Counter petition to the MEGA petition, brainstorming stage

TiredSam

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Pretty much my thoughts but it's my first email from him, perhaps I can impress him with big words at a future date.....
Who else do we know who avoids getting "tied up in the detail" at all costs?

Oh that's right, our old pal Sir Simon, who Holgate asked for advice on appointments. Maybe he'll be asking him for advice on how to avoid details too - who better?
 

TiredSam

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There clearly is a misunderstanding which is always a risk when trying to explain complex reasoning behind experimental design in this hypothesis-free approach to uncovering novel causative pathways in complex diseases.
And who else do we know who writes as if they've swallowed a dictionary in order to mask the fact that their text is completely devoid of content? Ah yes, Peter White, who it is proposed will be joining Sir Simon in that shadowy advisory land behind the scenes.

I wonder if there is much point in trying to clarify a misunderstanding with people whose sole mission seems to be to perpetuate one?

An Esther Crawley fatigue study - no thanks. Now that PACE looks like crumbling, why should these charletans get to arrange a free ride on the coat-tails of real scientists?
 

Aurator

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So, I have good news and bad news
"Hypothesis-free research", eh. Does he really mean that, I wonder, or does he mean research where the hypothesis is not explicitly stated?

Since there is in practice no such thing as hypothesis-free data even, how can there be hypothesis-free research?

Perhaps Professor Holgate could explain what he means.
 

Chrisb

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It is probably best to wait for the substantive response before we get too judgmental. Things don't look promising but this is just one of those messages to adopt a holding position and buy a little time. They can sometimes be expressed in unintentionally unhelpful terms.
 

trishrhymes

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I think we should give him a chance to come up with more detail before we jump to conclusions on the basis of a few words.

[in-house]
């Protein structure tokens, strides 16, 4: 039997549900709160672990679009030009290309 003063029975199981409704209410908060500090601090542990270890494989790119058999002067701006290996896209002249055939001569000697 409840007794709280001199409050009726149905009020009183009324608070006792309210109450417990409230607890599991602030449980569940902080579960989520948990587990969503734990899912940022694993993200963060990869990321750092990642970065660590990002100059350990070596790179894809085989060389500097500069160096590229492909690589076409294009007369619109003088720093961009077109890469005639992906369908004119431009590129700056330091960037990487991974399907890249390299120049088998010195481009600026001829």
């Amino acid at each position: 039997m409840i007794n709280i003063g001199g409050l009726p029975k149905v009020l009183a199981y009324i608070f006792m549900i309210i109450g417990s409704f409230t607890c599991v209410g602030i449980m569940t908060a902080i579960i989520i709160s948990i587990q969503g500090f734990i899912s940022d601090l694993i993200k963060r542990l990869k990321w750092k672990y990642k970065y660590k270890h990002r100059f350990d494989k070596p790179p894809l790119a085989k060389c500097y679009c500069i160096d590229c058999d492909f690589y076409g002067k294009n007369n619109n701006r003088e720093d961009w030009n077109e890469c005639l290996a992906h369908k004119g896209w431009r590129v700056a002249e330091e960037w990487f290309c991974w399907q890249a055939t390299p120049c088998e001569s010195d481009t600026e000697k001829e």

Maybe he's only heard about some people's confusion between hypothesis free studies (like Naviaux and Ron Davis are doing where you look for patterns in lots of biological data to try to help understand a disease) and clinical trials of treatments.

He may not be aware (yet) about why we are concerned that they are treating White and Crawley as experts.
 

Simon

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There clearly is a misunderstanding which is always a risk when trying to explain complex reasoning behind experimental design in this hypothesis-free approach to uncovering novel causative pathways in complex diseases.
So, yes, I agree we need a lot more information to remove the problems of misunderstanding - and that's down to MEGA. Clearly they haven't explained adequately to date.

But hypothesis-free does have a clear meaning (Ron Davis talked about at the IiME conference). Normally you have a hypothesis before doing a study eg X causes Y.

With hypothesis-free approaches, such as MEGA plan and Ron Davis used in his OMF study, you just look to see what's there, usually in great detail. What's happening at the metabolic level, what's going on with gene expression, proteins and what genes are linked with a disease. You can still find out a ton of important stuff (and can make unrelated findings in the same study) but you don't really know what you will find before you start.

As Ron Davis said, he hoped the IOM group he served on, that reviewed 9,000 studies, would throw up a lot of useful data that would inform new hypotheses. But he said there was precious little data out there, so he had to generate his own - hence the OMF big data study.

Ron D criticised the NIH for not funding hypothesis-free studies. He said that makes sense when you already know a lot about a disease, but when you know so little, you just need to go out and look in detail to see what's going on, so you can then generate/test new hypotheses eg this pathway came up as really important in our study - lets now zoom in on this in a smaller more focused study to confirm/refute the finding.
 

Simon

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Raising concerns about entrance criteria for this MEGA study, and raising concerns about recruitment is not unreasonable. Dismissing such concerns as "knee jerk" is not helpful, indeed rather insulting to the intelligence of those raising the concerns..
Sorry, that was a bit unfair, and I'd like to withdraw it. 'knee-jerk' was my own knee-jerk reaction to your unsubstantiated comment MEGA would not include anyone with PEM (assertions are my personal bugbear, but still).